Word has it that some of the surplus rice stocked by the Food Corporation of India (FCI) is to be used to make ethanol for hand sanitizers. In fact, this is more than a rumour - an official press release posted yesterday by the Indian government's Press Information Bureau puts it in black and white. When I heard about this, I thought that perhaps some rotting rice was being disposed off as a matter of routine. But the press release does not suggest that the rice is going waste, it merely refers to a "projected over supply of food grains". Even if the rice is actually rotting, making its disposal unobjectionable, the question remains - why is it rotting in the first place? Could it be that the FCI is exceeding its safe storage capacity?
The saga of excess foodgrain stocks has generated much interest recently, but also some confusion, so it is worth a quick recap. First, the excess stocks are humongous and growing. The FCI's foodgrain stocks stood at 77 million tonnes in March 2020 - higher than ever at that time of the year, and more than three times the official buffer-stock norms. The stocks are likely to rise even higher during the next few weeks as rabi procurement (34 million tonnes last year) picks up.
Second, the excess stocks are crying to be used for emergency food assistance, especially to reach out to poor households with no ration card. Under the National Food Security Act (NFSA), the public distribution system is supposed to cover about two thirds of the population: 75 per cent in rural areas and 50 per cent in urban areas. The actual coverage of the PDS, however, is around 60 per cent, because the central government is using 2011 population figures to calculate state-wise allocations. That leaves out 40 per cent of the population - more than half a billion people.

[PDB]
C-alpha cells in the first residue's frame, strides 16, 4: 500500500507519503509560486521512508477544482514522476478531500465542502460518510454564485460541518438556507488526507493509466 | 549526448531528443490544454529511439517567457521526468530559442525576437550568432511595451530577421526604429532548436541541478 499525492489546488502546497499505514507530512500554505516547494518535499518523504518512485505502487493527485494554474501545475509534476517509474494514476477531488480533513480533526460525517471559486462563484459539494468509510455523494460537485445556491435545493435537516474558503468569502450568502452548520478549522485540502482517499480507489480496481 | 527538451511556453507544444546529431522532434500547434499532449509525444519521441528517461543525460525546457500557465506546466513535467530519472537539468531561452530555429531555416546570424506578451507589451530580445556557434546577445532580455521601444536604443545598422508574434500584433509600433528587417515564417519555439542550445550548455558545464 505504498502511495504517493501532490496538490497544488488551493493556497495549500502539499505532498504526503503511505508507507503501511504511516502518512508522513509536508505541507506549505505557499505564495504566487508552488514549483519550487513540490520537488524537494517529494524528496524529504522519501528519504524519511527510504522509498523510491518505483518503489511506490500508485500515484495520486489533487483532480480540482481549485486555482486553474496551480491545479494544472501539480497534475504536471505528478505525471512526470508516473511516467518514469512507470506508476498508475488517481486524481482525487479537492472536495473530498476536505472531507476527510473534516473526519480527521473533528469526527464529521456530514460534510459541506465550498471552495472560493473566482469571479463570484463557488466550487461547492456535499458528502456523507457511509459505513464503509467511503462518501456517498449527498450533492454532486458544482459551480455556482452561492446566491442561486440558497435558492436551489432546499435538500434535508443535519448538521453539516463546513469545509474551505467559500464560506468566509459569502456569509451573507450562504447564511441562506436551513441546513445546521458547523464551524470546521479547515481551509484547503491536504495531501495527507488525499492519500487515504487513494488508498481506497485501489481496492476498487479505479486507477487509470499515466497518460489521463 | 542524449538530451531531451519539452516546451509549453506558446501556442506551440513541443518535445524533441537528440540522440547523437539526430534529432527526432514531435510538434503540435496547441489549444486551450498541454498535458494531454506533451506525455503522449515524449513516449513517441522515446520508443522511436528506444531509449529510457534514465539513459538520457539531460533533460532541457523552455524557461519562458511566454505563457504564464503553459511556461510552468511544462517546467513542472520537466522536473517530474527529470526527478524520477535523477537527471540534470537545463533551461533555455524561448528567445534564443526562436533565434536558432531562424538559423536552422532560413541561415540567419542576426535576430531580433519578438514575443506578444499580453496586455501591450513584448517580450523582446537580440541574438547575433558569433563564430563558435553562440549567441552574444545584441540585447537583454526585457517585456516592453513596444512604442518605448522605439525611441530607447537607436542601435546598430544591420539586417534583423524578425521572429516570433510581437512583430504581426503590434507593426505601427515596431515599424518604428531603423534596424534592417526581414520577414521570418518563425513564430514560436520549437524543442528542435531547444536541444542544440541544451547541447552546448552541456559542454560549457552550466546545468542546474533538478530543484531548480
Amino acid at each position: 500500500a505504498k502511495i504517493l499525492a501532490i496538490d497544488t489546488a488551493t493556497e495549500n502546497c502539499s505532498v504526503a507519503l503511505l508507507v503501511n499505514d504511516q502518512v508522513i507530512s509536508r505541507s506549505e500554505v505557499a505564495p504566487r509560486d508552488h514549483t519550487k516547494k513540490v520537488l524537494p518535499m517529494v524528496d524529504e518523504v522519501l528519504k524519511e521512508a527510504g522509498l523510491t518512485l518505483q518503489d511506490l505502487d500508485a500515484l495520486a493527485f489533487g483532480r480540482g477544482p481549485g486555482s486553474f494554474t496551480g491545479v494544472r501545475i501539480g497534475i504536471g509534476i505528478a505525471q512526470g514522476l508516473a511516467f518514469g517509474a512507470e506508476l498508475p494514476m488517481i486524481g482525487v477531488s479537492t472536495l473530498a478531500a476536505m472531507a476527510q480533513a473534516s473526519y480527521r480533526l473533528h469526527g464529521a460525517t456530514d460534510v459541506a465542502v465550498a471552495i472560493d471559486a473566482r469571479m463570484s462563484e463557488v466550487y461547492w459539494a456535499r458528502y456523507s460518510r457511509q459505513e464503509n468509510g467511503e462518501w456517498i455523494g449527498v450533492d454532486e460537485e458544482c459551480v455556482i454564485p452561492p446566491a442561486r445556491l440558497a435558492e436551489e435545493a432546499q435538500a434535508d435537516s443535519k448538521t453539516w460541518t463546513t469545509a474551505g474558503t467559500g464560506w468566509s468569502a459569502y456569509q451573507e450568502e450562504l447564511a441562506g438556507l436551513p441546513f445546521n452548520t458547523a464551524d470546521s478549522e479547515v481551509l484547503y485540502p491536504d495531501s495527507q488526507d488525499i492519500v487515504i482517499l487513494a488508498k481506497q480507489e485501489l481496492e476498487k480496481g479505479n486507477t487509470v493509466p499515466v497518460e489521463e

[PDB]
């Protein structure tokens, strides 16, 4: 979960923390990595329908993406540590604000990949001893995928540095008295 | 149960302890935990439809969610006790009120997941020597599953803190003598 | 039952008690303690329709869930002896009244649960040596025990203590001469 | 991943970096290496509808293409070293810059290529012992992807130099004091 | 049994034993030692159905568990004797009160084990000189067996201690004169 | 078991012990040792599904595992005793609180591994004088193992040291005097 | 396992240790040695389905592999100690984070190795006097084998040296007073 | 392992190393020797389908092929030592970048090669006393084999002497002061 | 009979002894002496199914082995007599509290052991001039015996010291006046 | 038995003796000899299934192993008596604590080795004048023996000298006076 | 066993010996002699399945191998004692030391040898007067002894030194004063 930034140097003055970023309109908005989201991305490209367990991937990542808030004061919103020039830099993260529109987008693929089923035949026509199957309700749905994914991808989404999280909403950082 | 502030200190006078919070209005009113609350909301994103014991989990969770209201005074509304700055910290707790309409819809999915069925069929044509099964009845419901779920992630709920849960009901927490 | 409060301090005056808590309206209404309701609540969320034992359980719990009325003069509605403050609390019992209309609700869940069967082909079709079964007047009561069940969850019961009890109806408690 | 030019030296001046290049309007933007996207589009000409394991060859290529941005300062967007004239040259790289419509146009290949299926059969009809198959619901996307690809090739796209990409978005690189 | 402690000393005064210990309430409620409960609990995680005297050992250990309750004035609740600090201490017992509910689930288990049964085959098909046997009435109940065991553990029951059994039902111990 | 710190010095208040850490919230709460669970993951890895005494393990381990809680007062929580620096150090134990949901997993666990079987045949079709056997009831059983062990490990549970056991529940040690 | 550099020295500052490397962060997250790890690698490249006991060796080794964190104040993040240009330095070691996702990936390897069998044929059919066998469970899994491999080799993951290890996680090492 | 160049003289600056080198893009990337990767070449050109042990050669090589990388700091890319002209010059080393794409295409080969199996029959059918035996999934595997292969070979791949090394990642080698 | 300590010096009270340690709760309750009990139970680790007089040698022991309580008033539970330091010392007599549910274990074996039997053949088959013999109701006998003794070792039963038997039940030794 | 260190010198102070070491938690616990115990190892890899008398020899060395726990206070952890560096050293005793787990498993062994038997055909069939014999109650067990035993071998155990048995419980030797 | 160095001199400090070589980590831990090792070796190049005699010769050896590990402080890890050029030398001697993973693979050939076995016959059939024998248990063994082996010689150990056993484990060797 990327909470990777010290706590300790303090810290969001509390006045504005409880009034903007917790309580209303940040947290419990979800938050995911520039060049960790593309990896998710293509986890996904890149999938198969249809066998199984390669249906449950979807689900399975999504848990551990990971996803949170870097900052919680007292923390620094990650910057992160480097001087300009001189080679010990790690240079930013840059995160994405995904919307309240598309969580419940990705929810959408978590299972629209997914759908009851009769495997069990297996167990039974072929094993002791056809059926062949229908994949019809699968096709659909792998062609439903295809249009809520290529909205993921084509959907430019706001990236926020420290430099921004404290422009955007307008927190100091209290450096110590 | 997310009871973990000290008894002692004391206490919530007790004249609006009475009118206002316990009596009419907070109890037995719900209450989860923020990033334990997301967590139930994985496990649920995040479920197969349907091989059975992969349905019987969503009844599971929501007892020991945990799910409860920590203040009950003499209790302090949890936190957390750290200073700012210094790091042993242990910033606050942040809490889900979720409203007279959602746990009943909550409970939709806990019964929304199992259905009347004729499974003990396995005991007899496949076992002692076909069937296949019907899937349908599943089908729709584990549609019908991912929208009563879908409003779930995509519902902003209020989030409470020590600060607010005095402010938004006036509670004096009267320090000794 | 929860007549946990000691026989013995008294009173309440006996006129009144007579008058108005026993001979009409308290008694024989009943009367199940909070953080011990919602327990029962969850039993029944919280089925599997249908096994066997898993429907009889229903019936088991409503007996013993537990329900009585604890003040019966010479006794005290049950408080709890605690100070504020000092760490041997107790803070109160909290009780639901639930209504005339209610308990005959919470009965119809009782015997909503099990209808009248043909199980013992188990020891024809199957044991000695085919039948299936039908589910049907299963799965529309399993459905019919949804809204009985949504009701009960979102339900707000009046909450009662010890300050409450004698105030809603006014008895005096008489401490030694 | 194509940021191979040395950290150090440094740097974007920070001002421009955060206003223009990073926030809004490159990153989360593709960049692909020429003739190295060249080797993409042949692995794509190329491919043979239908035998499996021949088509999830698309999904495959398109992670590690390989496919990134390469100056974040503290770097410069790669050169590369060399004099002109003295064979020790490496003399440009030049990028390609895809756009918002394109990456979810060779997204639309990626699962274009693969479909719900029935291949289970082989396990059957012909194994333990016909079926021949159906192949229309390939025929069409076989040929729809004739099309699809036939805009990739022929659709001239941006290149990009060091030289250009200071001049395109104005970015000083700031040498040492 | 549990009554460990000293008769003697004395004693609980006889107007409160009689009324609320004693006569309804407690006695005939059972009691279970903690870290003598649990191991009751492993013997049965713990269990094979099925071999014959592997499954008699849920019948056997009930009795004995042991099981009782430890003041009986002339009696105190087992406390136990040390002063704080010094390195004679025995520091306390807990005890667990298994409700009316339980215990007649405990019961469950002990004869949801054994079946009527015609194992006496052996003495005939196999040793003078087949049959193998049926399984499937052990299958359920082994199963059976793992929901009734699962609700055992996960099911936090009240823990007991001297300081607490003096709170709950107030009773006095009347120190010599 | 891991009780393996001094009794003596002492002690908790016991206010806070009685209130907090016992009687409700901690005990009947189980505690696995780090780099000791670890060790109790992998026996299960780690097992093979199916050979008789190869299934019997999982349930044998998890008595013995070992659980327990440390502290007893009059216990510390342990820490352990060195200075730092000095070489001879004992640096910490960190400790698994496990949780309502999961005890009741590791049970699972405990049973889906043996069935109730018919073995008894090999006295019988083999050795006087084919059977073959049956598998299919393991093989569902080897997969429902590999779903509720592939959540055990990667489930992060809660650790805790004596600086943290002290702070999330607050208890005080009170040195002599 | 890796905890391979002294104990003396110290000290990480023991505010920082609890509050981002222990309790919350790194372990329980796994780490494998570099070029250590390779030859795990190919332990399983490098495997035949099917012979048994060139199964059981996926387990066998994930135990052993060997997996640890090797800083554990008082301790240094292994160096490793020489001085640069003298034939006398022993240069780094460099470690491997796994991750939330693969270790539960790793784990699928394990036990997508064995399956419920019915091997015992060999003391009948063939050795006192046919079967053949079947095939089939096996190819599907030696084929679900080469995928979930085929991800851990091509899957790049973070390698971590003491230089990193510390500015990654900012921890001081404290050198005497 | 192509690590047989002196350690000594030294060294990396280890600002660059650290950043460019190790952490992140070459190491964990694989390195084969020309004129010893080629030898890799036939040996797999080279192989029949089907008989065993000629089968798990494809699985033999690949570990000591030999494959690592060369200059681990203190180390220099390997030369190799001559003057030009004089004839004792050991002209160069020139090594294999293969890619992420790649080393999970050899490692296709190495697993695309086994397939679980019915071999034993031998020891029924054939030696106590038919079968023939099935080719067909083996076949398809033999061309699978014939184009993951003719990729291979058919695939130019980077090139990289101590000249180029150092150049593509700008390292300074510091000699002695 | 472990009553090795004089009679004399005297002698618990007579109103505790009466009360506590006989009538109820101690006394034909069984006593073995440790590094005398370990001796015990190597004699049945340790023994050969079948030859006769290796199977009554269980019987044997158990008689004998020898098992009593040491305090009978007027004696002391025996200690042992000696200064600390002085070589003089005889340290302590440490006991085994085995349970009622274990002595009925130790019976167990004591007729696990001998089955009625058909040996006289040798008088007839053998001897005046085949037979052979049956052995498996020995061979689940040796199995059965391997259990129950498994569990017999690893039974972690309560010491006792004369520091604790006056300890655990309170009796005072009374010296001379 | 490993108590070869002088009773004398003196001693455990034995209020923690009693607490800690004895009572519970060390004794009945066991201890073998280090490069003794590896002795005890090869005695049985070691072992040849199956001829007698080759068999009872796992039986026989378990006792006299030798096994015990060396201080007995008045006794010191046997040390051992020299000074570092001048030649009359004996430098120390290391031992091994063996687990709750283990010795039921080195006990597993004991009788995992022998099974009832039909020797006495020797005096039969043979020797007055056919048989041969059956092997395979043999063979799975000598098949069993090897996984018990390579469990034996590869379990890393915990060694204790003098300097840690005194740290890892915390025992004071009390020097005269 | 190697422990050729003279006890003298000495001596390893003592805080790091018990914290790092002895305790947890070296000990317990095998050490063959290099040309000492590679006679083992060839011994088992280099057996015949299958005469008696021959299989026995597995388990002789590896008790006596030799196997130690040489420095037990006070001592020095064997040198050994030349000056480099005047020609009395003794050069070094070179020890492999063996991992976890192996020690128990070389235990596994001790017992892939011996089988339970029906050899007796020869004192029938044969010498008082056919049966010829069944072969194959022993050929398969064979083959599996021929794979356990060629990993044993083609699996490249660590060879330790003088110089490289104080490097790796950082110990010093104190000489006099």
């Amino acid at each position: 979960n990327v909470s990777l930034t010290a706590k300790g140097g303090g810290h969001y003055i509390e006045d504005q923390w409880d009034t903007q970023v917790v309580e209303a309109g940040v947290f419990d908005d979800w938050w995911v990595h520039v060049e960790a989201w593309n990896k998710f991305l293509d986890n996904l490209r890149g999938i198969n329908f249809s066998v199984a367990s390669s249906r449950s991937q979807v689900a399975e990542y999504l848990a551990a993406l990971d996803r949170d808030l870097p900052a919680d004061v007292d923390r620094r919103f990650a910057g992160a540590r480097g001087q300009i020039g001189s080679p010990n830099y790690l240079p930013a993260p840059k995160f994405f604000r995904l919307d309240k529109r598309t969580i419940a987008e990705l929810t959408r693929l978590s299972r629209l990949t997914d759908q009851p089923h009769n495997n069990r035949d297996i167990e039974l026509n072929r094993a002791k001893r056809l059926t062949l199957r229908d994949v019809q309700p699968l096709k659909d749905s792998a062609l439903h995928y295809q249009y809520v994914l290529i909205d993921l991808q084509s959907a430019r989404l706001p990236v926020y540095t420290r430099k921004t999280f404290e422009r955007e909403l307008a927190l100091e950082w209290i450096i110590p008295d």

Among the excluded 40 per cent, many households are now exposed to food insecurity. There are many possible reasons why poor people may not have a ration card today: they were missed by the 2011 Socio-Economic and Caste Census (the basis of the ration-cards list in many states); they formed a new household after the SECC was completed; their card was cancelled for lack of timely Aadhaar linkage (as happened on a large scale in Jharkhand); they were not eligible at the time of the SECC but have now been pushed into poverty by the lockdown, and so on. Even if just one fourth of the excluded 40 per cent are in need of food assistance today, that would mean 10 per cent of India's population or more than 130 million people.
Third, there is no simple way of singling out these food-insecure households for assistance in this crisis situation. Nothing is easier than recognising a poor person when you meet him or her, but making a comprehensive and reliable list of poor people is very difficult at the best of times. Available databases, such as the SECC 2011, are of little use not only because of the passage of time but also because people's circumstances have dramatically changed with the coronavirus crisis. A house-to-house survey would be very difficult to carry out at this time, and the results would take months to emerge. All this reinforces the case for universalizing the PDS during this crisis, at least in rural areas and urban slums. It would require around 20 million tonnes of extra foodgrain (less than half of the surplus stocks) to do that for an entire year. This is not a high price to pay for ensuring that no-one goes hungry. In fact, reducing the excess food stocks would save resources.